My love and appreciation for Mexican food developed when I moved to Chicago in 2001. What does Chicago have to do with Mexican food?

While Chicago is of course nowhere close to Mexico, it has the second largest population of Mexican immigrants in the United States (Los Angeles is first). That statistic is from 2014, so not sure if if it still holds true? Nonetheless, with a large Mexican population, Chicago is, without a doubt, a great place for Mexican food if you so happen to find yourself there.

The Windy City is where I first discovered the complex Mexican sauce known as mole (at a great little spot called Ixcapuzalco [unforunately, now closed] and later at Sol de Mexico), goat tacos (at Birrieria Zaragoza), grilled quail in an ancho honey sauce (at Salpicon), my favorite trio of salsas and deep-fried whole snapper topped with nopales (at Taqueria la Oaxaquena), and then there’s always Rick Bayless’ restaurants… oh, I could go on, but those are just a few that immediately come to mind.


It’s summer, so that means tomatoes, tomatillos, peppers, and chiles. Perfect time to make some salsa. But why not take that salsa and make it a meal. Fill some corn tortillas with your favorite ingredients, be they meat, beans, cheese, and/or vegetables; layer on the salsa; top with cheese; and briefly bake in the oven — in no time you’ve got enchiladas for dinner (or breakfast, lunch, or an anytime snack).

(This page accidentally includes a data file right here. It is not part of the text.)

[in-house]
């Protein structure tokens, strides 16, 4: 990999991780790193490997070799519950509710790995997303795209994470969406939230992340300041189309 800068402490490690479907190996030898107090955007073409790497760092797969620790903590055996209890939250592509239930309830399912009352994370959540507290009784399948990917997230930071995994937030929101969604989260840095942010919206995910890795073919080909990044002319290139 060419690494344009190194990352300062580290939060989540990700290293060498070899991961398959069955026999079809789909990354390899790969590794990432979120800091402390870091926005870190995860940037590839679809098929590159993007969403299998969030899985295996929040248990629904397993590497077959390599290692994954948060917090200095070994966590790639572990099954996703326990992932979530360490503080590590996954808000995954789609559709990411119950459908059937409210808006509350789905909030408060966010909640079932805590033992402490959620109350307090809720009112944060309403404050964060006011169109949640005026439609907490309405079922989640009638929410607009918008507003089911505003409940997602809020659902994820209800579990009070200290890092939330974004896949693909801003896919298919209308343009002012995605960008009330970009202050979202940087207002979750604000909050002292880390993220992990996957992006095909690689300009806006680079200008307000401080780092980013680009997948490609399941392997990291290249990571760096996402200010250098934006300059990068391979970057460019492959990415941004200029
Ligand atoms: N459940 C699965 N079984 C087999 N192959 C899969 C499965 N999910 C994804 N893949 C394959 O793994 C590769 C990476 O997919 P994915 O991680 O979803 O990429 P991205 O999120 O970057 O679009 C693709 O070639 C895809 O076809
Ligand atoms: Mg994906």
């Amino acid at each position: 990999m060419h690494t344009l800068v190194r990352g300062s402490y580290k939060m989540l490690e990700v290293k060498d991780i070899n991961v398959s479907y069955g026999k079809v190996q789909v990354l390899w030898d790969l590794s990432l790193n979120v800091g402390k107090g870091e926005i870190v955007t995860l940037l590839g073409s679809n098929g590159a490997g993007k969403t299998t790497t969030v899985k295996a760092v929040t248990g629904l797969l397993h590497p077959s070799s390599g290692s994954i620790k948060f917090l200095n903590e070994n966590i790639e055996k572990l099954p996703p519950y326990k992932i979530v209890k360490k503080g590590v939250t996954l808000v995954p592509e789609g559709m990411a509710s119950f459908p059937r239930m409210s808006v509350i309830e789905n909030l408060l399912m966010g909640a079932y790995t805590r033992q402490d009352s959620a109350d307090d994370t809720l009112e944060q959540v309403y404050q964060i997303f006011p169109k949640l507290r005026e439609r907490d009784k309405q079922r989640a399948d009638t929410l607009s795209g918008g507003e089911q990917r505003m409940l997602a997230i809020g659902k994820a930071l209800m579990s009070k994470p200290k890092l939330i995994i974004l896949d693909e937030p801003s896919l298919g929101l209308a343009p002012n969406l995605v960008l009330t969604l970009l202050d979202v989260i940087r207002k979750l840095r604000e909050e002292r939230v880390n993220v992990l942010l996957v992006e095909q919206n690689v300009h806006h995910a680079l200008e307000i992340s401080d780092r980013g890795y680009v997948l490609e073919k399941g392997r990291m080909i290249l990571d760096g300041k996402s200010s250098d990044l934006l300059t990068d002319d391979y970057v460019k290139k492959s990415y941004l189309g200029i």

In the past I’ve made red enchiladas, so opted to go a different route today with green enchiladas (or enchiladas verdes) since I spotted some tomatillos at the market (the first of the season here in PA). Make a big batch of salsa. You’ll want leftover salsa for spooning over the finished enchiladas (or atop eggs or with tortilla chips).

You can simplify these enchiladas by using jarred salsa verde. That being said, making salsa is straightforward, not to mention way tastier than what you’ll typically find lining the shelves at your grocery store. The good thing is that you can prepare the salsa a few days in advance.

The filling is also flexible. Today, I added spinach, roasted poblano chiles, shredded chicken, and cheese. You could just as easily omit the chicken and make it vegetarian. Totally up to you.

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Typically, you find green tomatillos, but occasionally you may come across the yellow variety. Yellow tomatillos tend to be sweeter than green tomatillos. Personally, I prefer the green ones…

After roasting the tomatillos, onions, and peppers, pulse in a food processor until smooth…


This is my favorite way to roast peppers — over an open flame (in this case, a gas range) until the peppers are uniformly charred all over. After the peppers cool, their skins will slide right off. Seed and slice your peppers and they’re ready to use.

Make sure all your ingredients are prepped and ready to go. This will make assembling the enchiladas a snap. You can prepare the poblanos, greens, and salsa ahead of time. As for the chicken, I took the easy route with a store-bought rotisserie chicken. One less step.
For the tortillas, I like a nice char on them. You can achieve this by placing the tortillas, one by one, on the open flame of your stovetop until charred in spots. Just be careful to keep an eye on them, as tortillas will burn quickly.
I always keep a big jar of pickled vegetables on hand…

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Enchiladas Verdes

serves 4
Tomatillo Salsa (recipe below)
3 tablespoons vegetable oil, divided
2 1/4 cups chicken or vegetable broth